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Lebanon patriarch tells feuding president and PM-designate to reconcile

Lebanon's Christian Maronite Patriarch Beshara Al-Rai in Istanbul, Turkey on 31 March 2011 [BULENT KILIC/AFP/Getty Images]
Lebanon's Christian Maronite Patriarch Beshara Al-Rai in Istanbul, Turkey on 31 March 2011 [BULENT KILIC/AFP/Getty Images]

Lebanon's top Christian cleric has urged President Michel Aoun to set up a reconciliation meeting with Prime Minister-designate Saad al-Hariri to form a cabinet and end the country's political deadlock, Reuters reports.

The country's fractious politicians have been unable to agree on a new administration since the last one quit in the aftermath of the Aug. 4 Beirut port explosion, leaving Lebanon rudderless as it sinks deeper into economic crisis.

Tensions between Aoun and Hariri, who publicly traded blame in December after failing to agree a cabinet, came to a head last week when a leaked video showed Aoun apparently calling Hariri a liar.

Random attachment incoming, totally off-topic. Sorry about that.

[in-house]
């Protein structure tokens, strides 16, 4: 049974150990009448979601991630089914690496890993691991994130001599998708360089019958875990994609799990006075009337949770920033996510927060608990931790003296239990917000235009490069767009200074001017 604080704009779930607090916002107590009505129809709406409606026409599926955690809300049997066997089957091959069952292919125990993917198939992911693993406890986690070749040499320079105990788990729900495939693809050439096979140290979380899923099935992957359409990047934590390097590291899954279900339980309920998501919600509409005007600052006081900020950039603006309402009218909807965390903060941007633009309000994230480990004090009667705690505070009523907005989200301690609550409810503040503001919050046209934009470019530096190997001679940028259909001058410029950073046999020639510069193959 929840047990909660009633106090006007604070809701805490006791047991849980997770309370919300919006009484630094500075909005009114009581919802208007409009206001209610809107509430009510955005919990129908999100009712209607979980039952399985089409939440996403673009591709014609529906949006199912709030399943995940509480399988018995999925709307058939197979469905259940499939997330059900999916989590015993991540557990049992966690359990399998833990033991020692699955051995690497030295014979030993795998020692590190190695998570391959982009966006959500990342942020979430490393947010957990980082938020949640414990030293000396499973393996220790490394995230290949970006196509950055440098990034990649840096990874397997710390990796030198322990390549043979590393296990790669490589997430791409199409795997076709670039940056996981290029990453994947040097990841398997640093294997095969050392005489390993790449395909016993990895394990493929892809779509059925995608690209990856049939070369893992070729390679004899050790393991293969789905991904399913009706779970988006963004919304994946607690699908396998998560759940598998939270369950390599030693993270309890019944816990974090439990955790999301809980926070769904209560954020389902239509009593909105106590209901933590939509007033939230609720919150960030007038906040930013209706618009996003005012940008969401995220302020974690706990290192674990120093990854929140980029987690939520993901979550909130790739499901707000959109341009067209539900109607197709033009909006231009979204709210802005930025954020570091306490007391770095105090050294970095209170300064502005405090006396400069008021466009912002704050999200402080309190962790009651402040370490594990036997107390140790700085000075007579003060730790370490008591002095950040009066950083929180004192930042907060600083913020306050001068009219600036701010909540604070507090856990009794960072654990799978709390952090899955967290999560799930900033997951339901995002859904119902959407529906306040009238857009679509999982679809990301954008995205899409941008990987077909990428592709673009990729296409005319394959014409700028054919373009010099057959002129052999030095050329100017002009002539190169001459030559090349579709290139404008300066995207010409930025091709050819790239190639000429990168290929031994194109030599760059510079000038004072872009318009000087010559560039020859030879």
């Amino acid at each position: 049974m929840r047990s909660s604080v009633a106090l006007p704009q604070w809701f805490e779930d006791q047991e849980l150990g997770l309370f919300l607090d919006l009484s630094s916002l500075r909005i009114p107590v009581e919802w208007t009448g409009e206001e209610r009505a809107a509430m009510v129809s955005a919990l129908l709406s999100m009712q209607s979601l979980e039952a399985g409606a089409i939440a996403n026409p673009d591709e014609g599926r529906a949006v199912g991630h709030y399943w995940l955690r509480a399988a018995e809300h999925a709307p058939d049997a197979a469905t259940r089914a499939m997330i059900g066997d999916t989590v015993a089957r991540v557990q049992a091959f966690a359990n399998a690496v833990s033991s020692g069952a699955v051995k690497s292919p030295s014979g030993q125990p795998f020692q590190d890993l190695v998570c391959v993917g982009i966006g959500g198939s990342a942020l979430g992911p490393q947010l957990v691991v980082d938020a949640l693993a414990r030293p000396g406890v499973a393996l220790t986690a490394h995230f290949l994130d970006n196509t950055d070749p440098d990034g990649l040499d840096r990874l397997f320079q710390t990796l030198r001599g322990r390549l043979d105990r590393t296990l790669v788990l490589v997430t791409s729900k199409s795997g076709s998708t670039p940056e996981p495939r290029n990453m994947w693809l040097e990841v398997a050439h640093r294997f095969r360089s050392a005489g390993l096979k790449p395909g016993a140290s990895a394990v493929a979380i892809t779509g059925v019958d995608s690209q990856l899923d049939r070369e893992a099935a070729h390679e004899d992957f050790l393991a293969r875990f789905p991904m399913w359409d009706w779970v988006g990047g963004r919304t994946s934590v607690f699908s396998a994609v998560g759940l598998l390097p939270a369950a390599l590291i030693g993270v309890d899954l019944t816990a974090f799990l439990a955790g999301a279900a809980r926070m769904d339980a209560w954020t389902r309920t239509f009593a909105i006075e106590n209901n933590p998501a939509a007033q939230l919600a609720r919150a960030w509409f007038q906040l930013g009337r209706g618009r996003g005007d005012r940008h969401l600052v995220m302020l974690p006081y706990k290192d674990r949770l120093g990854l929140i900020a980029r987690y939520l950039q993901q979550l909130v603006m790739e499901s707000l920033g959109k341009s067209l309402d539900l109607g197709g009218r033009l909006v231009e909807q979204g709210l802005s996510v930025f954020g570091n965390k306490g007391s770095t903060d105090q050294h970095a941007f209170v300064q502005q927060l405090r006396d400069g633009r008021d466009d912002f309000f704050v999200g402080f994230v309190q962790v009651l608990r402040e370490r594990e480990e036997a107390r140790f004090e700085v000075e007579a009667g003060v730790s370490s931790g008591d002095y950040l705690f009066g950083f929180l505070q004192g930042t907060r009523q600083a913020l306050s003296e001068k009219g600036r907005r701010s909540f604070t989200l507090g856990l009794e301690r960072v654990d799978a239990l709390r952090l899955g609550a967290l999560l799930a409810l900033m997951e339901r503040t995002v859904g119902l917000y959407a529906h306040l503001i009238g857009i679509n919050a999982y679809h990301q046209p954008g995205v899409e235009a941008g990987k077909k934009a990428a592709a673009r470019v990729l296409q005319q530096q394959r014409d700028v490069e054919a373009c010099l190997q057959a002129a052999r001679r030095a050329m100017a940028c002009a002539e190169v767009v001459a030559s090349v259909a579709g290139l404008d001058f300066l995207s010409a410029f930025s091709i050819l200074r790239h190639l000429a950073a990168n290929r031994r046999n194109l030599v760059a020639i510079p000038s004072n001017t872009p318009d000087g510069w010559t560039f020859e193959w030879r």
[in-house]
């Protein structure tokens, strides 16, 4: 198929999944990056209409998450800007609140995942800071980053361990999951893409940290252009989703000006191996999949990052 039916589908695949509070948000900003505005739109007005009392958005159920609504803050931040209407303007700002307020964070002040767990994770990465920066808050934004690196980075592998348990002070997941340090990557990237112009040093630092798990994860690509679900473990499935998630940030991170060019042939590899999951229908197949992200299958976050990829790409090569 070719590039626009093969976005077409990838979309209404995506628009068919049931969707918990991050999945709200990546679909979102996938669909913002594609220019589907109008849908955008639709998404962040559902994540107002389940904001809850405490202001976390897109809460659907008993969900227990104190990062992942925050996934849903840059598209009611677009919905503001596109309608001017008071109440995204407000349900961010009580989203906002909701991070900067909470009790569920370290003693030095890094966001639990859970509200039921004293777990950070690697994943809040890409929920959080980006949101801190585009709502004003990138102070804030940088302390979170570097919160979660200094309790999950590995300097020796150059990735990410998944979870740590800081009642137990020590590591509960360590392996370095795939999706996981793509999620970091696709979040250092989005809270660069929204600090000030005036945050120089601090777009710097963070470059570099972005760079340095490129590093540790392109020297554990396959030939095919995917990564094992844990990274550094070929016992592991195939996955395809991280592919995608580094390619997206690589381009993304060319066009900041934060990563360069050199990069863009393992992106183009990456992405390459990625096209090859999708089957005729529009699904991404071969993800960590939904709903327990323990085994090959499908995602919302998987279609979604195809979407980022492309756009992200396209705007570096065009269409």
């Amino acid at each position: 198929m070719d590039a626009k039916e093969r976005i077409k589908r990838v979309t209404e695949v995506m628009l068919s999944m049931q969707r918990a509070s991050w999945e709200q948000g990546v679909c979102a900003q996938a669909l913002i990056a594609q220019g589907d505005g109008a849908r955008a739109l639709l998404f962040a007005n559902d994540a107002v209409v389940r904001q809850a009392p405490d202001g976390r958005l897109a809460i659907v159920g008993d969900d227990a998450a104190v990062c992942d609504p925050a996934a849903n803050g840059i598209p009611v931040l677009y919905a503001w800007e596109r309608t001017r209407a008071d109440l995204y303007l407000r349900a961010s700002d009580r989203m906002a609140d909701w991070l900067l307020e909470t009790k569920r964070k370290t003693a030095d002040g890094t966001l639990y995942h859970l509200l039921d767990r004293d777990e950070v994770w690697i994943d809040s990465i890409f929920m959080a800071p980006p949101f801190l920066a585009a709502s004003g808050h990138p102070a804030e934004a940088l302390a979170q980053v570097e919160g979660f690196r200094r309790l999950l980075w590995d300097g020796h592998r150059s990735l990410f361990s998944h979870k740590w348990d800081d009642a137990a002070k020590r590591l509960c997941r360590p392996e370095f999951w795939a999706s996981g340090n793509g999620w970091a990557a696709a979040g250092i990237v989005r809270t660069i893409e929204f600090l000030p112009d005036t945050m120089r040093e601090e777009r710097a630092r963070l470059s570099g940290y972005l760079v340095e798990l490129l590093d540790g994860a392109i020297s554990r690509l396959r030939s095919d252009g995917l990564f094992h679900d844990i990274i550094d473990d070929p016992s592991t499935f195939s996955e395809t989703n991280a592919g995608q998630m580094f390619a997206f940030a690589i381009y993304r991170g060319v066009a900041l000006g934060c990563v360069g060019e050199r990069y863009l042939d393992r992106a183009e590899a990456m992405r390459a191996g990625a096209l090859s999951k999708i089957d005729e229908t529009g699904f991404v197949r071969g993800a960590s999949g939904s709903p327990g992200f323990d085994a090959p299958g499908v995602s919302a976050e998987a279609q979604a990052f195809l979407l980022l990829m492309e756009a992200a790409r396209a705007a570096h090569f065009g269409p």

Maronite Patriarch Bechara Boutros Al-Rai said at his Sunday sermon that the situation in Lebanon was now "tragic" and there was no excuse to further delay forming a government.

"We wish that his excellency the president take the initiative and invite the prime minister-designate to a meeting."

Veteran Sunni politician Hariri was named premier for a fourth time in October, promising to form a cabinet of specialists to enact reforms necessary to unlock foreign aid, but political wrangling has delayed the process since.

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The leaked video that circulated on social media last week showed Aoun talking to caretaker Prime Minister Hassan Diab about Hariri.

"There is no government formation, he (Hariri) is saying he gave me a paper, he is lying," Aoun is heard saying.

Sources in the president's office said the dialogue had been taken out of context and was not complete.

After the video circulated, Hariri tweeted biblical verses referring to wisdom not residing in bodies that were amenable to sin.

The souring of the relationship between Aoun and Hariri comes as the country continues to struggle with an acute financial crisis that has seen the currency sink by about 80%.

Lebanon's healthcare system is also buckling under the pressure of a severe spike in COVID-19 infections. Medical supplies have dwindled as dollars have grown scarce.

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